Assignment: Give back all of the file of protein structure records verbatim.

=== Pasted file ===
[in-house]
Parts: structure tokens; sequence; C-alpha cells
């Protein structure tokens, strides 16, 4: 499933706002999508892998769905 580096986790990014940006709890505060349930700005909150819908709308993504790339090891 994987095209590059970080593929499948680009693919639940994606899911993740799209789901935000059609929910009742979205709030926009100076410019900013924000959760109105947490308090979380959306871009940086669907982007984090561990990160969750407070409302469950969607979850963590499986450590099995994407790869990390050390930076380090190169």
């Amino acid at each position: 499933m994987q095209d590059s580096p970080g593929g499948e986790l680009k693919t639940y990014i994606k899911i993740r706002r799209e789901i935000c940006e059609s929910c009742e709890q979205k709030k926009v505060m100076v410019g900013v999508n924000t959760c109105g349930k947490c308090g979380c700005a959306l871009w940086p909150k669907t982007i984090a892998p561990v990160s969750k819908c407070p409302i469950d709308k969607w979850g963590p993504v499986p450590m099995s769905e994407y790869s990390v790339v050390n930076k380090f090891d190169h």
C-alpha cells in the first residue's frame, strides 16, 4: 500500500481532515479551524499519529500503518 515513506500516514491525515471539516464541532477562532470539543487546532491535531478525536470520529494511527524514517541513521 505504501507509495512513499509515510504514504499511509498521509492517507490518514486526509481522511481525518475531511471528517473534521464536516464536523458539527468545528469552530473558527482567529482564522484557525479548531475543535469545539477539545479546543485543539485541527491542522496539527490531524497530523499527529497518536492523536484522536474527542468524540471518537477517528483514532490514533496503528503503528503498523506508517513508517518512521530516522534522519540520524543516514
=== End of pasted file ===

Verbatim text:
[in-house]
Parts: structure tokens; sequence; C-alpha cells
């Protein structure tokens, strides 16, 4: 499933706002999508892998769905 580096986790990014940006709890505060349930700005909150819908709308993504790339090891 994987095209590059970080593929499948680009693919639940994606899911993740799209789901935000059609929910009742979205709030926009100076410019900013924000959760109105947490308090979380959306871009940086669907982007984090561990990160969750407070409302469950969607979850963590499986450590099995994407790869990390050390930076380090190169």
């Amino acid at each position: 499933m994987q095209d590059s580096p970080g593929g499948e986790l680009k693919t639940y990014i994606k899911i993740r706002r799209e789901i935000c940006e059609s929910c009742e709890q979205k709030k926009v505060m100076v410019g900013v999508n924000t959760c109105g349930k947490c308090g979380c700005a959306l871009w940086p909150k669907t982007i984090a892998p561990v990160s969750k819908c407070p409302i469950d709308k969607w979850g963590p993504v499986p450590m099995s769905e994407y790869s990390v790339v050390n930076k380090f090891d190169h």
C-alpha cells in the first residue's frame, strides 16, 4: 500500500481532515479551524499519529500503518 515513506500516514491525515471539516464541532477562532470539543487546532491535531478525536470520529494511527524514517541513521 505504501507509495512513499509515510504514504499511509498521509492517507490518514486526509481522511481525518475531511471528517473534521464536516464536523458539527468545528469552530473558527482567529482564522484557525479548531475543535469545539477539545479546543485543539485541527491542522496539527490531524497530523499527529497518536492523536484522536474527542468524540471518537477517528483514532490514533496503528503503528503498523506508517513508517518512521530516522534522519540520524543516514